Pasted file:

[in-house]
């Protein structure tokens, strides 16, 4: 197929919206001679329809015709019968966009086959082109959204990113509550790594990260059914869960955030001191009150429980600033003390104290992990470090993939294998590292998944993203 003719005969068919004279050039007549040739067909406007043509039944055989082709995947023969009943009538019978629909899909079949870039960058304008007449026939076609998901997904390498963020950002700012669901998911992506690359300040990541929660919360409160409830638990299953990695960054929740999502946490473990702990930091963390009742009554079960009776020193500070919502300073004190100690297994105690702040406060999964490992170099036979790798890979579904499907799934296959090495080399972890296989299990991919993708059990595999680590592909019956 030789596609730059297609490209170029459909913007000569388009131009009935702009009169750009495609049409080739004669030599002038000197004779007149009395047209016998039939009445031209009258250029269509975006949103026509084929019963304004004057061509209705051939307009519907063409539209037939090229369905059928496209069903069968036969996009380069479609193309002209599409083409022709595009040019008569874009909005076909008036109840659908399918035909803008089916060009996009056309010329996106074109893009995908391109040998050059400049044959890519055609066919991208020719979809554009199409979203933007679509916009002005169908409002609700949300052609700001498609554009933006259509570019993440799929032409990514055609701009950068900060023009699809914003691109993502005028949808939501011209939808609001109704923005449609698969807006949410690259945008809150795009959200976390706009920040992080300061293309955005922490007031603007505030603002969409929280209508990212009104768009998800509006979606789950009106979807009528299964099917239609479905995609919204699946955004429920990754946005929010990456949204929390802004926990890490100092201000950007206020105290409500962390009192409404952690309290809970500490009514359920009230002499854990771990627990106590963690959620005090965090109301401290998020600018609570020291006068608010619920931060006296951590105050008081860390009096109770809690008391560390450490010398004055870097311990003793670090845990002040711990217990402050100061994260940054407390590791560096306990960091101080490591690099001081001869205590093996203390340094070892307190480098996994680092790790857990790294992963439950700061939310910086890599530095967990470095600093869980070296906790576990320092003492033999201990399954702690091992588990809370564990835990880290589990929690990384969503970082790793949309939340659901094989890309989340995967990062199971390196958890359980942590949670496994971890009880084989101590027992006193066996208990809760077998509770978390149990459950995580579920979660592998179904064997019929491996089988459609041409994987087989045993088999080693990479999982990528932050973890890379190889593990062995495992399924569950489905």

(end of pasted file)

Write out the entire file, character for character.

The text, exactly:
[in-house]
């Protein structure tokens, strides 16, 4: 197929919206001679329809015709019968966009086959082109959204990113509550790594990260059914869960955030001191009150429980600033003390104290992990470090993939294998590292998944993203 003719005969068919004279050039007549040739067909406007043509039944055989082709995947023969009943009538019978629909899909079949870039960058304008007449026939076609998901997904390498963020950002700012669901998911992506690359300040990541929660919360409160409830638990299953990695960054929740999502946490473990702990930091963390009742009554079960009776020193500070919502300073004190100690297994105690702040406060999964490992170099036979790798890979579904499907799934296959090495080399972890296989299990991919993708059990595999680590592909019956 030789596609730059297609490209170029459909913007000569388009131009009935702009009169750009495609049409080739004669030599002038000197004779007149009395047209016998039939009445031209009258250029269509975006949103026509084929019963304004004057061509209705051939307009519907063409539209037939090229369905059928496209069903069968036969996009380069479609193309002209599409083409022709595009040019008569874009909005076909008036109840659908399918035909803008089916060009996009056309010329996106074109893009995908391109040998050059400049044959890519055609066919991208020719979809554009199409979203933007679509916009002005169908409002609700949300052609700001498609554009933006259509570019993440799929032409990514055609701009950068900060023009699809914003691109993502005028949808939501011209939808609001109704923005449609698969807006949410690259945008809150795009959200976390706009920040992080300061293309955005922490007031603007505030603002969409929280209508990212009104768009998800509006979606789950009106979807009528299964099917239609479905995609919204699946955004429920990754946005929010990456949204929390802004926990890490100092201000950007206020105290409500962390009192409404952690309290809970500490009514359920009230002499854990771990627990106590963690959620005090965090109301401290998020600018609570020291006068608010619920931060006296951590105050008081860390009096109770809690008391560390450490010398004055870097311990003793670090845990002040711990217990402050100061994260940054407390590791560096306990960091101080490591690099001081001869205590093996203390340094070892307190480098996994680092790790857990790294992963439950700061939310910086890599530095967990470095600093869980070296906790576990320092003492033999201990399954702690091992588990809370564990835990880290589990929690990384969503970082790793949309939340659901094989890309989340995967990062199971390196958890359980942590949670496994971890009880084989101590027992006193066996208990809760077998509770978390149990459950995580579920979660592998179904064997019929491996089988459609041409994987087989045993088999080693990479999982990528932050973890890379190889593990062995495992399924569950489905």